Teachers for Supply

Supply Teachers Blog

Category: Supply Teachers (page 1 of 38)

Is supply teaching the job for you?

During your career as a teacher you may find yourself in the position, either because you are between jobs or because it fits in better with family life considering working as a supply teacher.

It is true that there are many advantages to the flexible working patterns that come hand in hand with supply teaching. For instance, if you have young children at primary school you can be free to attend their school events without having to negotiate time off work. It also enables you to fit work commitments around other family responsibilities such as caring for an elderly relative.

Many schools employ supply teachers to cover planned absences of their teaching staff which is generally better for a supply teacher as you may know in advance the year group you will be teaching and the subjects you will be required to teach. This is for some more suitable than having an early morning call to cover absence due to teacher illness however If unplanned cover is not suitable for you this can be made clear when you register as a supply teacher.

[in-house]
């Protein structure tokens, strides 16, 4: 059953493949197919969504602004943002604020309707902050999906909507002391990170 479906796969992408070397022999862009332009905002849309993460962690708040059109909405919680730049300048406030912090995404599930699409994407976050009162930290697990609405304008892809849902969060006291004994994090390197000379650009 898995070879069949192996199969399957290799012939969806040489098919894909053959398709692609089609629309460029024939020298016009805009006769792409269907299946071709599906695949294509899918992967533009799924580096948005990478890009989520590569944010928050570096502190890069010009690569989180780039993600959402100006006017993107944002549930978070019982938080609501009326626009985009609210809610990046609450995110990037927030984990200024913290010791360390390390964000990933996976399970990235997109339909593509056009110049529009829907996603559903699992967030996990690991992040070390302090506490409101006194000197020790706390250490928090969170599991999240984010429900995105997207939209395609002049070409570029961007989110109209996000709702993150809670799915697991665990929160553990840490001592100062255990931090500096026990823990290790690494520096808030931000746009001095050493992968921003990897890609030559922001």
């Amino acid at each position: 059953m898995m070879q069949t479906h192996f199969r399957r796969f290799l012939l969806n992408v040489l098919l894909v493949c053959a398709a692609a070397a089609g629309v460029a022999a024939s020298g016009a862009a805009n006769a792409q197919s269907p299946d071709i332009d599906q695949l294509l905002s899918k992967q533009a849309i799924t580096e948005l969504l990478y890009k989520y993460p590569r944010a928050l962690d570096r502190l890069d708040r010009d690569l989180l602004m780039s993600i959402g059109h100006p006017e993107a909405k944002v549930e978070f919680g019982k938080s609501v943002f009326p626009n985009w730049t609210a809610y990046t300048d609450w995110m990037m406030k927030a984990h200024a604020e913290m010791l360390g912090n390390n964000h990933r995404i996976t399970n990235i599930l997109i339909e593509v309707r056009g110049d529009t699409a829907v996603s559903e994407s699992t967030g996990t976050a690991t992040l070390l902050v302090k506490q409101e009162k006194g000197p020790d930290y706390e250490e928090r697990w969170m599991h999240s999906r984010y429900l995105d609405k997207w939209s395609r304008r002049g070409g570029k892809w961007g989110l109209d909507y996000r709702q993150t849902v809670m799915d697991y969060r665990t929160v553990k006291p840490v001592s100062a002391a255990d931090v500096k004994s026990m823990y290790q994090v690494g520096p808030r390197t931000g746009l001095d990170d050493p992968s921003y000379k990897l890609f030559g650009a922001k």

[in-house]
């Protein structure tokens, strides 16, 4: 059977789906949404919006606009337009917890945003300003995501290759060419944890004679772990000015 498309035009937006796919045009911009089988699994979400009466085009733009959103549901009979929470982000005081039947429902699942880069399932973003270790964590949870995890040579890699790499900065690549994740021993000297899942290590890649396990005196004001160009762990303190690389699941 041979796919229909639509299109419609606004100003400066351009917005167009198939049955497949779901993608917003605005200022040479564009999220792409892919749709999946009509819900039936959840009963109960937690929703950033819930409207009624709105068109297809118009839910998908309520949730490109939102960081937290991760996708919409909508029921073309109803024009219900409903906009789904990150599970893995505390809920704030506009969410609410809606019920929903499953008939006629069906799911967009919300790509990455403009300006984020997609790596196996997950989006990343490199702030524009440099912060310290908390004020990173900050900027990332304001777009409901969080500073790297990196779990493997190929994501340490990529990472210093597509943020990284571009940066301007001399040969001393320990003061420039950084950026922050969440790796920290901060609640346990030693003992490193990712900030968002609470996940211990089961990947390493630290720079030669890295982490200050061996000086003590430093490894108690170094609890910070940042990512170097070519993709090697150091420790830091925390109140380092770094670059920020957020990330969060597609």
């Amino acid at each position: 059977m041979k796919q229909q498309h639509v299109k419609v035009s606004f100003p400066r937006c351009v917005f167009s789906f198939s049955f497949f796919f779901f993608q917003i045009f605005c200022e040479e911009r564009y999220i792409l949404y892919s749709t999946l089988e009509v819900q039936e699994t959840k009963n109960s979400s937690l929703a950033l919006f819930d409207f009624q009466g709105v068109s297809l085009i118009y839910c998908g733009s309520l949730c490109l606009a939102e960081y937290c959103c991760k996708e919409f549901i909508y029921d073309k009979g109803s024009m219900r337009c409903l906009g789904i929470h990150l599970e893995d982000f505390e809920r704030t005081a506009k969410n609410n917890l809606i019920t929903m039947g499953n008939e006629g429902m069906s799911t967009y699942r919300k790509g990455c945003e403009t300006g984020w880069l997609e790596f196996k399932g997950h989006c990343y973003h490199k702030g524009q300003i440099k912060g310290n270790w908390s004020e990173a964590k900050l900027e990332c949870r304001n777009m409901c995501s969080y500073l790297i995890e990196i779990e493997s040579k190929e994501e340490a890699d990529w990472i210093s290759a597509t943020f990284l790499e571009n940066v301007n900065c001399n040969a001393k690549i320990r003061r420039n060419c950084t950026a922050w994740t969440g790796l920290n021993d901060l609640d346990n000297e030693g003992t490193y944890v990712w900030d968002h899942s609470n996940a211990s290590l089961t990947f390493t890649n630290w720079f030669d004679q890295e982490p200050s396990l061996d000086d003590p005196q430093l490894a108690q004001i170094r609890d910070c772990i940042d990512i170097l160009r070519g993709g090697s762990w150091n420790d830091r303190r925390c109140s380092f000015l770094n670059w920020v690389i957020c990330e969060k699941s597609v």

Although most teachers will leave planning and resources it is always good to be well prepared and have a selection of open ended teaching resources with you that can be adapted to the age group that you are required to teach.

Are there advantages to working as a supply teacher?

Some teachers choose to work as a supply teacher either because it fits in better with their family life especially if they have young children or are caring for an elderly relative, or because they have just moved into a new area and are unfamiliar with the schools in the new area.

The advantages of the flexible working patterns that come hand in hand with supply teaching suit many teachers. Should you have children of your own at school you will be free to attend their school events without having to negotiate time off work a difficult situation that many teachers face.